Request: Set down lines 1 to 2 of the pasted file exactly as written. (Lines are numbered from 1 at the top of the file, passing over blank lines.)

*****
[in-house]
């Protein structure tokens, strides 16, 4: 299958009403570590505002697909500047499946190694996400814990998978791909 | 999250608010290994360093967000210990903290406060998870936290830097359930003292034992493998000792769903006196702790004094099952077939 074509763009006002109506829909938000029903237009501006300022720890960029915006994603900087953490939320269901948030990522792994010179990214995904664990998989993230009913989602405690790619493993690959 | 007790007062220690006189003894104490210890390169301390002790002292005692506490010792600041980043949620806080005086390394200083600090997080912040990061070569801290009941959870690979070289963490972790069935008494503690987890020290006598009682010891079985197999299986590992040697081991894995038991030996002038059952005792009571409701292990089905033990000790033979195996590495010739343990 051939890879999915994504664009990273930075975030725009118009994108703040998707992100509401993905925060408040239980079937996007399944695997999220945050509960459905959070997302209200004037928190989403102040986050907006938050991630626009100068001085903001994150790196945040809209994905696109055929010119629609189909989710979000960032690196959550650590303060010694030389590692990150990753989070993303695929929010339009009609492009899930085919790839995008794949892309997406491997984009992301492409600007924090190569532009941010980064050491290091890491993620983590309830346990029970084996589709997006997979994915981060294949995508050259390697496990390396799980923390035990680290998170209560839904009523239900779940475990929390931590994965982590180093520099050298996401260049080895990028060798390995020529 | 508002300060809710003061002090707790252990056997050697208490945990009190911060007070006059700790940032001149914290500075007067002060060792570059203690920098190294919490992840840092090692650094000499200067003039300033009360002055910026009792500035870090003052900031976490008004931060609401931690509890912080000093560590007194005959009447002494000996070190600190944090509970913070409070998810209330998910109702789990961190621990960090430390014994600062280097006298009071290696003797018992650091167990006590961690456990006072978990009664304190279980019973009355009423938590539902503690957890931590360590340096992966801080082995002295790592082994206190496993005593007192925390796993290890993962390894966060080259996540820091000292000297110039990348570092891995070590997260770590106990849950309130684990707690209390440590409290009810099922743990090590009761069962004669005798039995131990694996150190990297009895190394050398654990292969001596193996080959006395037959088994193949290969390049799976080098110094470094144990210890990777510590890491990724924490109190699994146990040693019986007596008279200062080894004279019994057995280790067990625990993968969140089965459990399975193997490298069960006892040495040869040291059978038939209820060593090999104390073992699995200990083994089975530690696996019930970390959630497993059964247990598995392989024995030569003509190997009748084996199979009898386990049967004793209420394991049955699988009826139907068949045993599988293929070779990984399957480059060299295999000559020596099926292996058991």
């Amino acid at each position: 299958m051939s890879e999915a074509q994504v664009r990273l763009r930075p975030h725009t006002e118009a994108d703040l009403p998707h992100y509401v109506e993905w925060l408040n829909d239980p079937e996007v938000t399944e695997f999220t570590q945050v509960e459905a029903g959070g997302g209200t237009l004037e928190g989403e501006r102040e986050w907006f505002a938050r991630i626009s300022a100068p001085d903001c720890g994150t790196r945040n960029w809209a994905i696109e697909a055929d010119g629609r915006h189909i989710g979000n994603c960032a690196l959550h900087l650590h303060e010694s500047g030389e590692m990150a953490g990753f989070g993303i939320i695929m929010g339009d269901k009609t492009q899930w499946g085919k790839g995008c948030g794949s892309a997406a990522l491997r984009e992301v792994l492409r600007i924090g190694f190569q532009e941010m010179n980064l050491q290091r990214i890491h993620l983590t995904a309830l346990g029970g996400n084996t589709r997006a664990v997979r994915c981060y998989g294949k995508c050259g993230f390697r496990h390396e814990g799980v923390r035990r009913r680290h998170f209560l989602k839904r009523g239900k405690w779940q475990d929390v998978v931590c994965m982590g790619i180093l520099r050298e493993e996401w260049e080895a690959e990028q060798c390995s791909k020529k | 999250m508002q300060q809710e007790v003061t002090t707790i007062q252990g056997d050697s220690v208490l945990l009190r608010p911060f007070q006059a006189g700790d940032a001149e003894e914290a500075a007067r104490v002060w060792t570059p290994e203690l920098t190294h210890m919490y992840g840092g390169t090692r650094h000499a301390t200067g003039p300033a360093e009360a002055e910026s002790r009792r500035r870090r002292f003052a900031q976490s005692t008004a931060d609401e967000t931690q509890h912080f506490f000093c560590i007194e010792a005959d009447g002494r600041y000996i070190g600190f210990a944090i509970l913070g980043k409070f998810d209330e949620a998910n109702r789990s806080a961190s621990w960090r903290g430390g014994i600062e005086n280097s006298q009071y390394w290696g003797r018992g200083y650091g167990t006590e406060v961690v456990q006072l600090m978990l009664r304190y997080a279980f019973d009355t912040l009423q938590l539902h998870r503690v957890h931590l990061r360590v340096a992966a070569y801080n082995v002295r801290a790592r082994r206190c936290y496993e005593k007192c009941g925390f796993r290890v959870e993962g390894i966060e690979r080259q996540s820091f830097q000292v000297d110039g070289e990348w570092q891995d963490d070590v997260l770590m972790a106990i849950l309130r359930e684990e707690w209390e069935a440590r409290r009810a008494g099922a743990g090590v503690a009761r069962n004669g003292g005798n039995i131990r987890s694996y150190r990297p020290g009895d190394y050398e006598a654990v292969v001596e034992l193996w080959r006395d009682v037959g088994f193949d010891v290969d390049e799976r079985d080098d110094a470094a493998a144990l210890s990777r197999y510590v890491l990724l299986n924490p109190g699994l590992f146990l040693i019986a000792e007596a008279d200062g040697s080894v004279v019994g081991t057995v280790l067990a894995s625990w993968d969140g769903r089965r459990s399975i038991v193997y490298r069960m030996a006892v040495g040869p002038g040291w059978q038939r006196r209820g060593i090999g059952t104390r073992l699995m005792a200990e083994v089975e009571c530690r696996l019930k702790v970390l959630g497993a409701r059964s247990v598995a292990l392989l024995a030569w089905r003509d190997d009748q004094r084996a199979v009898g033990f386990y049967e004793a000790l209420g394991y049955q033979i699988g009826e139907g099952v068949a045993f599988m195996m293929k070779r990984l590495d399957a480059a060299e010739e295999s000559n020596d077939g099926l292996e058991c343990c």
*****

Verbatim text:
[in-house]
């Protein structure tokens, strides 16, 4: 299958009403570590505002697909500047499946190694996400814990998978791909 | 999250608010290994360093967000210990903290406060998870936290830097359930003292034992493998000792769903006196702790004094099952077939 074509763009006002109506829909938000029903237009501006300022720890960029915006994603900087953490939320269901948030990522792994010179990214995904664990998989993230009913989602405690790619493993690959 | 007790007062220690006189003894104490210890390169301390002790002292005692506490010792600041980043949620806080005086390394200083600090997080912040990061070569801290009941959870690979070289963490972790069935008494503690987890020290006598009682010891079985197999299986590992040697081991894995038991030996002038059952005792009571409701292990089905033990000790033979195996590495010739343990 051939890879999915994504664009990273930075975030725009118009994108703040998707992100509401993905925060408040239980079937996007399944695997999220945050509960459905959070997302209200004037928190989403102040986050907006938050991630626009100068001085903001994150790196945040809209994905696109055929010119629609189909989710979000960032690196959550650590303060010694030389590692990150990753989070993303695929929010339009009609492009899930085919790839995008794949892309997406491997984009992301492409600007924090190569532009941010980064050491290091890491993620983590309830346990029970084996589709997006997979994915981060294949995508050259390697496990390396799980923390035990680290998170209560839904009523239900779940475990929390931590994965982590180093520099050298996401260049080895990028060798390995020529 | 508002300060809710003061002090707790252990056997050697208490945990009190911060007070006059700790940032001149914290500075007067002060060792570059203690920098190294919490992840840092090692650094000499200067003039300033009360002055910026009792500035870090003052900031976490008004931060609401931690509890912080000093560590007194005959009447002494000996070190600190944090509970913070409070998810209330998910109702789990961190621990960090430390014994600062280097006298009071290696003797018992650091167990006590961690456990006072978990009664304190279980019973009355009423938590539902503690957890931590360590340096992966801080082995002295790592082994206190496993005593007192925390796993290890993962390894966060080259996540820091000292000297110039990348570092891995070590997260770590106990849950309130684990707690209390440590409290009810099922743990090590009761069962004669005798039995131990694996150190990297009895190394050398654990292969001596193996080959006395037959088994193949290969390049799976080098110094470094144990210890990777510590890491990724924490109190699994146990040693019986007596008279200062080894004279019994057995280790067990625990993968969140089965459990399975193997490298069960006892040495040869040291059978038939209820060593090999104390073992699995200990083994089975530690696996019930970390959630497993059964247990598995392989024995030569003509190997009748084996199979009898386990049967004793209420394991049955699988009826139907068949045993599988293929070779990984399957480059060299295999000559020596099926292996058991």